And from Xsigo: ’In the Xsigo wire-once infrastructure you connect each server to the I/O Director via a single cable. Then connect networks and storage to the I/O Director. You’re now ready to provision Ethernet and Fibre channel connections from servers to data center resource in real time (http://xsigo.com/.)’ Basically you plug all your I/O into their server/appliance then cable it to your server via Infiniband or Ethernet, why???  You’re adding a device in-band in order to consolidate storage and LAN traffic?  FCoE, NFS, iSCSI, etc. already do that on standards based 10GE or 40GE and with no in-band appliance.

Kevin mentions this as a way to allow more space in the blades for future memory and processor options.  This makes sense as HP, IBM, Dell and Sun designs have already run into barriers with the height of their blades restricting processor options.  This is because the blade size was designed years ago and didn’t account for today’s larger processors/heat sinks.  Their only workaround is utilizing two blade slots which consumes too much space per blade.  Newer blade architectures like Cisco UCS take modern processors into account and don’t have this limitation, so don’t require I/O offloading to free space.

Lastly I/O offloading as a whole just stinks to me.  You still have to get the I/O into the server right?  Which means you’ll still have I/O adapters of some type in the server.  With 40GE to the blade shipping this year why would you require anything else?  GPU and cache storage argument?  Sure go that direction and then explain to me why you’d want to pull those types of devices off the local PCIe bus and use them remotely adding latency?

Finally to end my rant a rack size blade enclosure presents a whole lot of lock-in.  You’re at the mercy of the vendor you purchase it from for new hardware and support until it’s fully utilized.  Sounds a lot like the reason we left main frames for x86 in the first place doesn’t it?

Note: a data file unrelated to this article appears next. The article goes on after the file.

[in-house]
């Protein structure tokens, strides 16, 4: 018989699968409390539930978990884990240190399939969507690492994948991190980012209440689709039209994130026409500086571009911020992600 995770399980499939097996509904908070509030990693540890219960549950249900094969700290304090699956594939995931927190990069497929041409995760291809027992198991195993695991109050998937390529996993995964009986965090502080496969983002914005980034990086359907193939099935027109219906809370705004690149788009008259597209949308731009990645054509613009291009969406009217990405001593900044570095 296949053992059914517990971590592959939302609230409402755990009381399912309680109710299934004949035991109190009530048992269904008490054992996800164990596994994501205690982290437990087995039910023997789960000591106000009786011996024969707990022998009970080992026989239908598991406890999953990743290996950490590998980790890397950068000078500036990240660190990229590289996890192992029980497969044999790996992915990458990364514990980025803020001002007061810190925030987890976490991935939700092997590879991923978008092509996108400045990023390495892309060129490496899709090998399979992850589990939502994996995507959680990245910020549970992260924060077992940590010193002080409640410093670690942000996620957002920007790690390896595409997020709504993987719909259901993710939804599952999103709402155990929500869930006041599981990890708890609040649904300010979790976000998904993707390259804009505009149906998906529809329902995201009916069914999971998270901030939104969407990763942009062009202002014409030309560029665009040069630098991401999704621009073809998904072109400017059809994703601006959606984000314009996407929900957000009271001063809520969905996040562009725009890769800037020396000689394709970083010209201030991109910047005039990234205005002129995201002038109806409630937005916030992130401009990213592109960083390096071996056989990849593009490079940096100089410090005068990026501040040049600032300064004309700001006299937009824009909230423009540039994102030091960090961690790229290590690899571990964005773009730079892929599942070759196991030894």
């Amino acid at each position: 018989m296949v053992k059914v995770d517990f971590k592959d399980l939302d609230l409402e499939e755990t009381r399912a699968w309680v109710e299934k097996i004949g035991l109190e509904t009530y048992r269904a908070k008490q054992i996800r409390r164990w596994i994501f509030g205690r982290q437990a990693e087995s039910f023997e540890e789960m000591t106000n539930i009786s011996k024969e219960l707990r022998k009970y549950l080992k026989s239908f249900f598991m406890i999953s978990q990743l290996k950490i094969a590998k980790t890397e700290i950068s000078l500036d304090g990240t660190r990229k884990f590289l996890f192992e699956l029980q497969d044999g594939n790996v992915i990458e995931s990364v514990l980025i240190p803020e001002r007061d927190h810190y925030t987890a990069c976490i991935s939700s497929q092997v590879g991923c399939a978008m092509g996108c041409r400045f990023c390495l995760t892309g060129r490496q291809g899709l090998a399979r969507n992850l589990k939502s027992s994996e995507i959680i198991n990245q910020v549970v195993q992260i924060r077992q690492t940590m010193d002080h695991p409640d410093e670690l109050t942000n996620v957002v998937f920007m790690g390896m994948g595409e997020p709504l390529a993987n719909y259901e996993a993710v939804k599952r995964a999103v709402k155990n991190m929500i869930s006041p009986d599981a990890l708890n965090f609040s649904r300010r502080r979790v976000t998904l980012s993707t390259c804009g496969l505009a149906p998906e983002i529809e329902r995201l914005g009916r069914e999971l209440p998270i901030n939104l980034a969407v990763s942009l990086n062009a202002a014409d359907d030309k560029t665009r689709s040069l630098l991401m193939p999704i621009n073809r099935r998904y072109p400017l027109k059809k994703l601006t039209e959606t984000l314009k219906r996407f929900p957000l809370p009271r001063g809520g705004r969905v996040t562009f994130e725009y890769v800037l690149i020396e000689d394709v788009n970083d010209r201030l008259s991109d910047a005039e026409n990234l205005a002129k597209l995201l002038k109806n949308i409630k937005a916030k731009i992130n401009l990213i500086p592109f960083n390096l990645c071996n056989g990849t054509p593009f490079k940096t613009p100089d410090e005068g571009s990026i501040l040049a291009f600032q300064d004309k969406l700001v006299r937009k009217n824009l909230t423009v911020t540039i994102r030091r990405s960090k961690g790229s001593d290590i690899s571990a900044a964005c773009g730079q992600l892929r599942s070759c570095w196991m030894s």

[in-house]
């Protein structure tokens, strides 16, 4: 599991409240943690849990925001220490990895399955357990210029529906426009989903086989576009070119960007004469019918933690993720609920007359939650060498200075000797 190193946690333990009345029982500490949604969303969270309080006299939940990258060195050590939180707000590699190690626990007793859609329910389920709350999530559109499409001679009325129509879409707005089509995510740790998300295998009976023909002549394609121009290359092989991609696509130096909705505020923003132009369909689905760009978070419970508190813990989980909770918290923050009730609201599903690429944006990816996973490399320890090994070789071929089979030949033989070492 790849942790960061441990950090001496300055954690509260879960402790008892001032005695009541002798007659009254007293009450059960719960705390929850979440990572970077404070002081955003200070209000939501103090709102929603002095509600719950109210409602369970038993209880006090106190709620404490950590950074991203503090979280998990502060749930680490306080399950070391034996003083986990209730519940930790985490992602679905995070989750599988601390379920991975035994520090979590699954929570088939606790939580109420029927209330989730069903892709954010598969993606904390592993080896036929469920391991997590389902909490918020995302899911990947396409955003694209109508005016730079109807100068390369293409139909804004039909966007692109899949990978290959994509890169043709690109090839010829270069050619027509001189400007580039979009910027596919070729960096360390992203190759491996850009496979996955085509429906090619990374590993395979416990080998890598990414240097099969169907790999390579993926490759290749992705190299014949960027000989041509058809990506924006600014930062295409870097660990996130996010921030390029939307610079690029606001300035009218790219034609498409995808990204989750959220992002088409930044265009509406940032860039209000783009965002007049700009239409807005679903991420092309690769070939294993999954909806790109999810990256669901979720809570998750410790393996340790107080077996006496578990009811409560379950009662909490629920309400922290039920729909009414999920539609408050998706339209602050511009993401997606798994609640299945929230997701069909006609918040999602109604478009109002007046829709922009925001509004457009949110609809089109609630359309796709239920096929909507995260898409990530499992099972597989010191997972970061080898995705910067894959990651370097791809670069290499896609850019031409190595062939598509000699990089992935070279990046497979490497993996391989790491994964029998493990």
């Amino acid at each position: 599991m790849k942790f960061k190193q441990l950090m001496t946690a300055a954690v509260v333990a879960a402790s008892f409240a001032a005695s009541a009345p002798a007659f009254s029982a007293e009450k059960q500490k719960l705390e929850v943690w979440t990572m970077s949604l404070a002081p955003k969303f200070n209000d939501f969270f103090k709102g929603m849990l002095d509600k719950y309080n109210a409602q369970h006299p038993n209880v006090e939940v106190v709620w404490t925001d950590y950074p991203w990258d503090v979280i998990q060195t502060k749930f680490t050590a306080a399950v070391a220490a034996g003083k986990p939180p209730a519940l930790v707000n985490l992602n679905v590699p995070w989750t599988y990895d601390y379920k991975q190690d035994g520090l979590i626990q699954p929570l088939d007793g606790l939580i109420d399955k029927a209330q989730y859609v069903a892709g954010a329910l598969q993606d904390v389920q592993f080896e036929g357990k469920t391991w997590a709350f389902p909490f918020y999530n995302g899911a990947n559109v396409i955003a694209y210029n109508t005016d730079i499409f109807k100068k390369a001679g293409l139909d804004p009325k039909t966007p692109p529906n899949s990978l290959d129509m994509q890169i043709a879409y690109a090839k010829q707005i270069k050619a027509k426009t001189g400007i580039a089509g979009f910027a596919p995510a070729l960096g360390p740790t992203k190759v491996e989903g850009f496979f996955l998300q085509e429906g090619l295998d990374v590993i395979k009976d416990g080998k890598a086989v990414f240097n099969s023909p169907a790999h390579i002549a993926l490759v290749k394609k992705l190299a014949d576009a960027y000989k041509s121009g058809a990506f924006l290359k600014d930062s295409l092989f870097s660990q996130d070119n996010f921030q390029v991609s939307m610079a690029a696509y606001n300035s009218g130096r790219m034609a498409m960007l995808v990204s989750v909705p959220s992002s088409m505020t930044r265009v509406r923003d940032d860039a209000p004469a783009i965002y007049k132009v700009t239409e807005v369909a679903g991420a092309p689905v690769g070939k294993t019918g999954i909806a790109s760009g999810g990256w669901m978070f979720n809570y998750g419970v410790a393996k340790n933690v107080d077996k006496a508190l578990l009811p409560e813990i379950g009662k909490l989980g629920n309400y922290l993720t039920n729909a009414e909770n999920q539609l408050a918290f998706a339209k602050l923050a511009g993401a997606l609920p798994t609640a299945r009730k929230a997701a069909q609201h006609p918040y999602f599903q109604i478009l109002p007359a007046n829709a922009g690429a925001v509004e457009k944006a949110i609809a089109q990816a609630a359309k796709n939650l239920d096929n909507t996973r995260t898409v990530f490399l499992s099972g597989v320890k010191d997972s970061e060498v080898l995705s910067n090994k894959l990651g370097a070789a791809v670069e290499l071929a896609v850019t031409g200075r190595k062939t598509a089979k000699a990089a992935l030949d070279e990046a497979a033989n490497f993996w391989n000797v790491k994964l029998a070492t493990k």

Thoughts, corrections comments and sheer hate mail always appreciated!  What do you think?

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Cloud Success Factor: Rethink Application Development

You’ve been driving a perfectly suitable family sedan for the last ten years. It’s highly rated by all the gurus who rate such things; it’s safe, reliable and gets acceptable gas mileage. You’ve never loved it in anyway, although you did have a moment of pure capitalist joy when you drove it off the lot, and you’ve never disliked it in any way. Then one day you woke up and out of the blue you were bored and needed a change, a big change…

To see the full post visit Network Computing: http://www.networkcomputing.com/private-cloud/231901846

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Hypervisors are not the Droids You Seek

Long ago, in a data center far, far away, we as an industry moved away from big iron and onto commodity hardware. That move brought with it many advantages, such as cost and flexibility. The change also brought along with it higher hardware and operating system software failure rates. This change in application stability forced us to change our deployment model and build the siloed application environment: One application, one operating system, one server….

To see the full post visit Network Computing: http://www.networkcomputing.com/private-cloud/231901662

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Server Networking With gen 2 UCS Hardware

** this post has been slightly edited thanks to feedback from Sean McGee**

In previous posts I’ve outlined:

If you’re not familiar with UCS networking I suggest you start with those for background.  This post is an update to those focused on UCS B-Series server to Fabric Interconnect communication using the new hardware options announced at Cisco Live 2011.  First a recap of the new hardware:

The UCS 6248UP Fabric Interconnect

The 6248 is a 1RU model that provides 48 universal ports (1G/10G Ethernet or 1/2/4/8G FC.)  This provides 20 additional ports over the 6120 in the same 1RU form factor.  Additionally the 6248 is lower latency at 2.0us from 3.2us previously.

The UCS 2208XP I/O Module

The 2208 doubles the total uplink bandwidth per I/O module providing a total of 160Gbps total throughput per 8 blade chassis.  It quadruples the number of internal 10G connections to the blades allowing for 80Gbps per half-width blade.

UCS 1280 VIC

The 1280 VIC provides 8x10GE ports total, 4x to each IOM for a total of 80Gbps per half-width slot (160 Gbs with 2x in a full-width blade.)  It also double the VIF numbers of the previous VIC allowing for 256 (theoretical)  vNICs or vHBAs.  The new VIC also supports port-channeling to the UCS 2208 IOM and iSCSI boot.